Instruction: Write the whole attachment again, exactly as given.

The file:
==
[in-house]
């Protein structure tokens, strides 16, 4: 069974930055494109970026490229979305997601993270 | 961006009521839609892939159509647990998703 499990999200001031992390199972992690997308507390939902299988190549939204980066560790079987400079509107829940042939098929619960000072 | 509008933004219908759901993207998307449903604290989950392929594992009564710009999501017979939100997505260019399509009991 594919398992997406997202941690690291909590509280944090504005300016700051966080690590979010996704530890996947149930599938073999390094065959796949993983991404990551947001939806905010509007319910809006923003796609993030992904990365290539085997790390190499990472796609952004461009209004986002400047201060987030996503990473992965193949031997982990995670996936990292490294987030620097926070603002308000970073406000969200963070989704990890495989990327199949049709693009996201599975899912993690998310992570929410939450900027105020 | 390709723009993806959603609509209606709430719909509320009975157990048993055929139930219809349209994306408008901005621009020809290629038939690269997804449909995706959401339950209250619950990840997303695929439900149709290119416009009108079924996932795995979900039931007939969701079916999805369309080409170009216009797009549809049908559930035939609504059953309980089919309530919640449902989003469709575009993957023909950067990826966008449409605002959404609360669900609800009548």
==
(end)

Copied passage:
[in-house]
């Protein structure tokens, strides 16, 4: 069974930055494109970026490229979305997601993270 | 961006009521839609892939159509647990998703 499990999200001031992390199972992690997308507390939902299988190549939204980066560790079987400079509107829940042939098929619960000072 | 509008933004219908759901993207998307449903604290989950392929594992009564710009999501017979939100997505260019399509009991 594919398992997406997202941690690291909590509280944090504005300016700051966080690590979010996704530890996947149930599938073999390094065959796949993983991404990551947001939806905010509007319910809006923003796609993030992904990365290539085997790390190499990472796609952004461009209004986002400047201060987030996503990473992965193949031997982990995670996936990292490294987030620097926070603002308000970073406000969200963070989704990890495989990327199949049709693009996201599975899912993690998310992570929410939450900027105020 | 390709723009993806959603609509209606709430719909509320009975157990048993055929139930219809349209994306408008901005621009020809290629038939690269997804449909995706959401339950209250619950990840997303695929439900149709290119416009009108079924996932795995979900039931007939969701079916999805369309080409170009216009797009549809049908559930035939609504059953309980089919309530919640449902989003469709575009993957023909950067990826966008449409605002959404609360669900609800009548």